The teenage killer who gunned down nine people in the German city of Munich had an "obvious link" to the Norwegian mass murderer Anders Behring Breivik, police said. They also warned that they expect the numbers of dead and wounded in the attack to rise.
Police did not elaborate on the connections between the two mass killers, so it is unclear whether the Munich attacker, named in local media reports as Ali David Sonboly, held similar right-wing beliefs as Breivik or was simply inspired by his rampage in 2011.
Munich police chief Hubertus Andrae told a news conference the suspect's motive was still "fully unclear", but that German prosecutors said that they had found written material about "shooting rampages" in Sonboly's room at his parents' home – including a book called Rampage in Head: Why Students Kill. Investigating officers have described the 18-year-old as being "obsessed" with mass shootings.
It is not known whether Sonboly, described by police as being of German-Iranian origin, held similar right-wing beliefs as Breivik. Although the Munich attack took place on the fifth anniversary of Breivik's attacks, and Sobboly's classmates told German tabloid Bild that he used an image of Breivik as his profile picture on the messaging service WhatsApp.
Officers are also investigating whether he lured his victims to their deaths using a fake Facebook account under a girl's name "Selina Akim". It is thought he may have used it to invite people to the McDonald's restaurant, tempting them with offers of free food before attacking.
Mental illness assumption
A spokesman for the Munich prosecutor, Thomas Steinkraus-Koch, said Sonboly might have been under psychiatric care, and had been the victim of violence himself.
"We are assuming that he may have suffered from depression," he said. "As far as we know he has no criminal record. In 2012 and 2010 he was a victim of an attack – on one occasion he was beaten by three young offenders."
Munich police have warned the number of injured could increase, when people who fled the scene of the attack come forward. Ten people are currently critically ill, including a 13-year-old boy, he said. Among the dead were three Turkish citizens and three from Kosovo, their respective government officials said.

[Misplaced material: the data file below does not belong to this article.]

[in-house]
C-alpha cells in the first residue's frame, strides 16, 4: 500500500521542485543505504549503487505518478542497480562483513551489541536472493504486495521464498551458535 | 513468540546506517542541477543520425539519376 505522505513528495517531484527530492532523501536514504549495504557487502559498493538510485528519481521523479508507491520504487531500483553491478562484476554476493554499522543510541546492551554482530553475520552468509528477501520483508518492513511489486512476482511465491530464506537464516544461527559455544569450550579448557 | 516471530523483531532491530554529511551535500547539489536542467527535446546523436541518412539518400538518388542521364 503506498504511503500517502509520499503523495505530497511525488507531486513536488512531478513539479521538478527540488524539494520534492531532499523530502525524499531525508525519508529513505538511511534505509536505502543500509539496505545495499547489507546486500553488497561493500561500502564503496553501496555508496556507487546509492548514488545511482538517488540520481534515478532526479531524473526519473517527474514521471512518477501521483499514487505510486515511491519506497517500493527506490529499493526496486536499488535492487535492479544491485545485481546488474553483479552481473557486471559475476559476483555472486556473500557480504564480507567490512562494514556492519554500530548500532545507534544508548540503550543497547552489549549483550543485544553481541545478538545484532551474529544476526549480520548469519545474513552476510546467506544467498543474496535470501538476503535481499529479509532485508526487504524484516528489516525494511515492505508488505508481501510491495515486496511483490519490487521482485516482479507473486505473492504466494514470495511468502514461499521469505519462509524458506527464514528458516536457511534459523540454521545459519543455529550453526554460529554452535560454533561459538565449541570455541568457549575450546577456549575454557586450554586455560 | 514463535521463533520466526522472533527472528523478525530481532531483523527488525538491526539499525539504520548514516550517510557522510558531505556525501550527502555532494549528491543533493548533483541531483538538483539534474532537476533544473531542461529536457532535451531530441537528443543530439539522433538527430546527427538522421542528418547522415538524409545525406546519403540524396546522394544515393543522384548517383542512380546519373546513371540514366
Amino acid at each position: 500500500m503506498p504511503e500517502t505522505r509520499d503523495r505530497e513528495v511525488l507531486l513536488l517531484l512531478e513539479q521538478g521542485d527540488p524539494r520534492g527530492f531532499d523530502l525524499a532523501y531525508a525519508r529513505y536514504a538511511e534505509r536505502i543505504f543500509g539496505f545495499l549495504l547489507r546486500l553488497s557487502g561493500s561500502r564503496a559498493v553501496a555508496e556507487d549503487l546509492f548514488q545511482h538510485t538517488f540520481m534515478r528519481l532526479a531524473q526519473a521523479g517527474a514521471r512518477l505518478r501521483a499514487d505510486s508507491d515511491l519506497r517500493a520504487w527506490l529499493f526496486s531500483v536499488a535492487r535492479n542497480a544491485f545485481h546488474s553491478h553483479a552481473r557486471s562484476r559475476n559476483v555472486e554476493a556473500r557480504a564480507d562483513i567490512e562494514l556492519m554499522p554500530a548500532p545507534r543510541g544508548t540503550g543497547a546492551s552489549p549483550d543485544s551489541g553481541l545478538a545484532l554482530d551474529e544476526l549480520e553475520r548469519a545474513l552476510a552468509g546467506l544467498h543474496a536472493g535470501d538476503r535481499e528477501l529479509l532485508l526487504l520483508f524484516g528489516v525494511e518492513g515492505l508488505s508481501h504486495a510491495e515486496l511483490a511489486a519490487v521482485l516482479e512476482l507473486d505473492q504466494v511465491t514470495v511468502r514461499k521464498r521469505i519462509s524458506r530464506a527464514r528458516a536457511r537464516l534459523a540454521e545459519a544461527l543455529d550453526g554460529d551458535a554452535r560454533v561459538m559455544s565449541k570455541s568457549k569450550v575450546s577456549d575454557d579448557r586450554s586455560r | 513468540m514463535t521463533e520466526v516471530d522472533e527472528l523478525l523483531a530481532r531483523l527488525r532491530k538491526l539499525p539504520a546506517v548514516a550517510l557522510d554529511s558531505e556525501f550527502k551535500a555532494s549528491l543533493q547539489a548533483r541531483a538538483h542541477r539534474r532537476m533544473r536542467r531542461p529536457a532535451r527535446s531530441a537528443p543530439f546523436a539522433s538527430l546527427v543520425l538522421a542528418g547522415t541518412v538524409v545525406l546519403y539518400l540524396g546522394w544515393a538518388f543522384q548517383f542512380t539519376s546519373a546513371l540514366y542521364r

Anders Behring Breivik and the Utoeya Massacre
On 22 July 2011, Anders Behring Breivik, now 37, detonated a bomb in the centre of Oslo, Norway, killing eight people. But the bomb was a diversion.
As security services rushed to the scene of the explosion in central Oslo, Breivik donned a police uniform and travelled to the island of Utoeya, where a summer camp for young centre-left political activists was being held. When he arrived, he gathered the young people present into a group, before coolly and methodically shooting them.
The radical right wing activist shot and killed 69 people at the camp.
Hours before the attacks, Breivik posted a 1,500-page manifesto on the internet, which included a daily diary detailing the months of planning of the attacks.
Breivik claimed to be part of group that intended to "seize political and military control of Western European countries and implement a cultural conservative political agenda". No one from this group has ever been found or named.
During his trial, Breivik a court that his attack was aimed at stopping Muslim immigration into Europe.
He is currently being held in solitary confinement after being sentenced to 21 years imprisonment in 2012. He recently won an appeal against the rough regime he encounters behind bars.